- March 12, 2014 @ 11:30 am – 1:30 pm
College of Education, room 409
30 Pryor Street Southwest
Georgia State University, Atlanta, GA 30303
Push Back on Push Out: Parent Organizing for School Discipline Reform
by Adrienne C. Goss
School-to-prison pipeline research and scholarship points to a need for parent and community involvement in addressing school discipline policies and culturally sensitive approaches to reducing disparities in school discipline. Few studies identify evidence of significant impacts of parent and community involvement or culturally sensitive approaches on school discipline (Schutz, 2006). There is, therefore, a need for empirical research on impacts of parent and community organizing in school discipline reform activities.
African American students, Hispanic students, and students with disabilities are more likely to be suspended than White students and students without disabilities (Losen & Martinez, 2013). Studies suggest a link between harsh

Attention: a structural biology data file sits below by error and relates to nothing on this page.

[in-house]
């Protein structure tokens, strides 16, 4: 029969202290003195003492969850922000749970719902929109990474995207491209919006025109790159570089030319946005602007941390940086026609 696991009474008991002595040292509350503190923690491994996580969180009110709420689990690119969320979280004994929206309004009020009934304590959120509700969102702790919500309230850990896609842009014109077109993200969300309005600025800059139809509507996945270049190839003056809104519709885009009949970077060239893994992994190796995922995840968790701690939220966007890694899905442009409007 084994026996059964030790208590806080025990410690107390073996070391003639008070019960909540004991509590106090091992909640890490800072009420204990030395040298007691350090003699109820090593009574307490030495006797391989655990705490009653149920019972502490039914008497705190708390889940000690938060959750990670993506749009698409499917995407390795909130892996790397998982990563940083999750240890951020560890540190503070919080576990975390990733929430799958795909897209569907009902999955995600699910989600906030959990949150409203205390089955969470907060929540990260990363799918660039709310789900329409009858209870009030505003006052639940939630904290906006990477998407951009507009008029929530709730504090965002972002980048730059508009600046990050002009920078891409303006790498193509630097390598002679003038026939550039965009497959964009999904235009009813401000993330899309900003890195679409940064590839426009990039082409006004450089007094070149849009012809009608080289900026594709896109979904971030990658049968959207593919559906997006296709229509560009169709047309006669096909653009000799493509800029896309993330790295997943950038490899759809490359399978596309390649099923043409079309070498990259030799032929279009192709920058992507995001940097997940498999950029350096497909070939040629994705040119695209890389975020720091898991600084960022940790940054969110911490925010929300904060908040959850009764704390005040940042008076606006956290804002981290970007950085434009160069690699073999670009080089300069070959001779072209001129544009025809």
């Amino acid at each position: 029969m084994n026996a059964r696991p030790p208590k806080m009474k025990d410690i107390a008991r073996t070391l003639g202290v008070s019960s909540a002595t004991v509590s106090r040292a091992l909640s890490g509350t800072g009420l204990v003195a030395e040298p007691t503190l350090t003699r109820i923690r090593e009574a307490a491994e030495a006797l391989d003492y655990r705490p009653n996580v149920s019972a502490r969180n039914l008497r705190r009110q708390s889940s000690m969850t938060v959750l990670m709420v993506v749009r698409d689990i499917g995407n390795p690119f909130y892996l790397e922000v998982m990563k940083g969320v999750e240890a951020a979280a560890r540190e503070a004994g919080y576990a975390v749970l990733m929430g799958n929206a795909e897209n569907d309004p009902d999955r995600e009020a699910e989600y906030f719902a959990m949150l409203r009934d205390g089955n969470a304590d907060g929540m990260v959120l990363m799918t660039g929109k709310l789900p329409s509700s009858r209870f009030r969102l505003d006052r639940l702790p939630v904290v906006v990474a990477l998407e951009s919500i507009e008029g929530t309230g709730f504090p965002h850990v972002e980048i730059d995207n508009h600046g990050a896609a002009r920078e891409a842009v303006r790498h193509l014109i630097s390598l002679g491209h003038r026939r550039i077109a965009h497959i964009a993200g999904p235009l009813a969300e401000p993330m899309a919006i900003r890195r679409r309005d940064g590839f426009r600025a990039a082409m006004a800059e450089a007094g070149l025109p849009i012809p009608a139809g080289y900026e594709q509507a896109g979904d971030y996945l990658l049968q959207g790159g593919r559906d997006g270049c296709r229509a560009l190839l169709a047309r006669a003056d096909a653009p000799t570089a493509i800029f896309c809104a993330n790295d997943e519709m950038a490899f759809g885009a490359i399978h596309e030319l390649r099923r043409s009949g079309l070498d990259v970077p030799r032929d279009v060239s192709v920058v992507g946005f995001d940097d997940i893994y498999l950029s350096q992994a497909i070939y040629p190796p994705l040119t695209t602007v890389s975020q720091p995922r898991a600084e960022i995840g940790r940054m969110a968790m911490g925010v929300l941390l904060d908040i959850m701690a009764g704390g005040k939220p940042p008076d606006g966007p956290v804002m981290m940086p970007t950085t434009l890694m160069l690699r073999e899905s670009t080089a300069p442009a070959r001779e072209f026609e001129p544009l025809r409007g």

discipline policies and later involvement in the juvenile justice system (ACLU, 2008; Fabela et al., 2011; NAACP, 2005; Nicholson-Grotty, Birchmeier, & Valentine, 2009).
My research on a parent community organization examined these research questions: 1) How did members of the organization work to raise parents’ awareness about and engage them in school discipline reform, including culturally sensitive approaches; 2) What factors supported or hindered the organization’s ability to raise parents’ awareness and support their activism; 3) What impacts has the organization had on the participants, community, and school system to date; 4) Is the cultural heritage of the participants relevant to the community organization’s work; and 5) What can the organization do to improve its efforts in the future?